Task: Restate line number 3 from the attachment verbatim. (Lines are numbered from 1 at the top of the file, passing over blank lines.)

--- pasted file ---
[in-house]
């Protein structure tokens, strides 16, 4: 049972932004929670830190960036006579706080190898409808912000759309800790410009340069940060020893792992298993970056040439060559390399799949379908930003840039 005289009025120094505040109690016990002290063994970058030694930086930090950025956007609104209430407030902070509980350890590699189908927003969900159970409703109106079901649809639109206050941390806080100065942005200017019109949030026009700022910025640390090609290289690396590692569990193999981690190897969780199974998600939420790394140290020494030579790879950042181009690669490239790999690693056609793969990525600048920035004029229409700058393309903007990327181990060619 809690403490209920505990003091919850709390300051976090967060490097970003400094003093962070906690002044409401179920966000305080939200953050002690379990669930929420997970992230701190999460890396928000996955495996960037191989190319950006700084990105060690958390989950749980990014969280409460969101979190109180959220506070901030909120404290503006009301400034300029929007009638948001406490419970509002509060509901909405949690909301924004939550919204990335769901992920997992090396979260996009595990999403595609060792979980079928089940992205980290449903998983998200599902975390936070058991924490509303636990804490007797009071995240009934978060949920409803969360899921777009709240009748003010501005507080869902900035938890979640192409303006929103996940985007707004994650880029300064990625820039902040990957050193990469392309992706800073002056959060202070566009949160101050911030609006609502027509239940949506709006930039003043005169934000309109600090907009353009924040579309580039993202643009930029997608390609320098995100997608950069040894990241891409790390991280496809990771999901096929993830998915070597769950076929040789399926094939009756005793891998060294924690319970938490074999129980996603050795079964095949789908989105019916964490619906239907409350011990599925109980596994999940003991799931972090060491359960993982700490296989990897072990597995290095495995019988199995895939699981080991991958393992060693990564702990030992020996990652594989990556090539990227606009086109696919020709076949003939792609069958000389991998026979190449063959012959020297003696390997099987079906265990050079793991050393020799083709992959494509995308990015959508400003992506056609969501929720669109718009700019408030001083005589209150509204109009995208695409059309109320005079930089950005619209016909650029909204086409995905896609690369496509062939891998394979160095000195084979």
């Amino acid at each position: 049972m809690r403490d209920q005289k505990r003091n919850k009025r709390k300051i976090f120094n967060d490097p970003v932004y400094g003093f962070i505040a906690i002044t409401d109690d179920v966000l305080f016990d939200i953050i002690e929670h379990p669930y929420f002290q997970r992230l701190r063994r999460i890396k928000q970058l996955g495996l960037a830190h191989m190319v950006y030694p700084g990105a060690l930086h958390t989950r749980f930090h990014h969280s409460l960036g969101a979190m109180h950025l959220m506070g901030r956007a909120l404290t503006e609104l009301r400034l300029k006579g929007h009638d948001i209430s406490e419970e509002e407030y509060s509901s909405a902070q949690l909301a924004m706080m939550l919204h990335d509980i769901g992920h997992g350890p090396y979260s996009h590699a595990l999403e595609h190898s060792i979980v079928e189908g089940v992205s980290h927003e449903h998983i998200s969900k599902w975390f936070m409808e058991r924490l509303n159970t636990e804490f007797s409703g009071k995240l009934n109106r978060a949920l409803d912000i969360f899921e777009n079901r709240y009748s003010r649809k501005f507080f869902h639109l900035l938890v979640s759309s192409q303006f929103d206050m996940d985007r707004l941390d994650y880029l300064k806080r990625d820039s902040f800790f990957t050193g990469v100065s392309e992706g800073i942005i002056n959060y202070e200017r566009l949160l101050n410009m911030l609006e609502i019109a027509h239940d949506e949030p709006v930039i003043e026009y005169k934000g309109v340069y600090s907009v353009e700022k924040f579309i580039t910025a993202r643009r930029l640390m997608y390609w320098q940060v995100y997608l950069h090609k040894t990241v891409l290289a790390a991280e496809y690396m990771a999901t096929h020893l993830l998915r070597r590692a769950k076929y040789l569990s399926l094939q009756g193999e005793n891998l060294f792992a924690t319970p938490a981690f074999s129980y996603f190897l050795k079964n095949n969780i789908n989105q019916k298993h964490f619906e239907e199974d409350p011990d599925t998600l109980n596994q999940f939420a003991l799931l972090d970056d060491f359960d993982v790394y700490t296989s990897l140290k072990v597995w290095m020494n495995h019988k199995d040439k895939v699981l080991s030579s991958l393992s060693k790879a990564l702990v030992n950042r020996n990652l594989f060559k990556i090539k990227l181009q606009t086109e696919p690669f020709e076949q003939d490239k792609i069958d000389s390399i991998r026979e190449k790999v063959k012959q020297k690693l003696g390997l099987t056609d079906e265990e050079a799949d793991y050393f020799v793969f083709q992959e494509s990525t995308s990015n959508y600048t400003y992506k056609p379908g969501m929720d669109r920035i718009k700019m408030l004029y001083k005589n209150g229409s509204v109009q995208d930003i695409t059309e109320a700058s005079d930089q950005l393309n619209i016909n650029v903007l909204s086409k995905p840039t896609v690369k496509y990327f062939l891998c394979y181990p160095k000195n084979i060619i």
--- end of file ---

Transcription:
């Amino acid at each position: 049972m809690r403490d209920q005289k505990r003091n919850k009025r709390k300051i976090f120094n967060d490097p970003v932004y400094g003093f962070i505040a906690i002044t409401d109690d179920v966000l305080f016990d939200i953050i002690e929670h379990p669930y929420f002290q997970r992230l701190r063994r999460i890396k928000q970058l996955g495996l960037a830190h191989m190319v950006y030694p700084g990105a060690l930086h958390t989950r749980f930090h990014h969280s409460l960036g969101a979190m109180h950025l959220m506070g901030r956007a909120l404290t503006e609104l009301r400034l300029k006579g929007h009638d948001i209430s406490e419970e509002e407030y509060s509901s909405a902070q949690l909301a924004m706080m939550l919204h990335d509980i769901g992920h997992g350890p090396y979260s996009h590699a595990l999403e595609h190898s060792i979980v079928e189908g089940v992205s980290h927003e449903h998983i998200s969900k599902w975390f936070m409808e058991r924490l509303n159970t636990e804490f007797s409703g009071k995240l009934n109106r978060a949920l409803d912000i969360f899921e777009n079901r709240y009748s003010r649809k501005f507080f869902h639109l900035l938890v979640s759309s192409q303006f929103d206050m996940d985007r707004l941390d994650y880029l300064k806080r990625d820039s902040f800790f990957t050193g990469v100065s392309e992706g800073i942005i002056n959060y202070e200017r566009l949160l101050n410009m911030l609006e609502i019109a027509h239940d949506e949030p709006v930039i003043e026009y005169k934000g309109v340069y600090s907009v353009e700022k924040f579309i580039t910025a993202r643009r930029l640390m997608y390609w320098q940060v995100y997608l950069h090609k040894t990241v891409l290289a790390a991280e496809y690396m990771a999901t096929h020893l993830l998915r070597r590692a769950k076929y040789l569990s399926l094939q009756g193999e005793n891998l060294f792992a924690t319970p938490a981690f074999s129980y996603f190897l050795k079964n095949n969780i789908n989105q019916k298993h964490f619906e239907e199974d409350p011990d599925t998600l109980n596994q999940f939420a003991l799931l972090d970056d060491f359960d993982v790394y700490t296989s990897l140290k072990v597995w290095m020494n495995h019988k199995d040439k895939v699981l080991s030579s991958l393992s060693k790879a990564l702990v030992n950042r020996n990652l594989f060559k990556i090539k990227l181009q606009t086109e696919p690669f020709e076949q003939d490239k792609i069958d000389s390399i991998r026979e190449k790999v063959k012959q020297k690693l003696g390997l099987t056609d079906e265990e050079a799949d793991y050393f020799v793969f083709q992959e494509s990525t995308s990015n959508y600048t400003y992506k056609p379908g969501m929720d669109r920035i718009k700019m408030l004029y001083k005589n209150g229409s509204v109009q995208d930003i695409t059309e109320a700058s005079d930089q950005l393309n619209i016909n650029v903007l909204s086409k995905p840039t896609v690369k496509y990327f062939l891998c394979y181990p160095k000195n084979i060619i």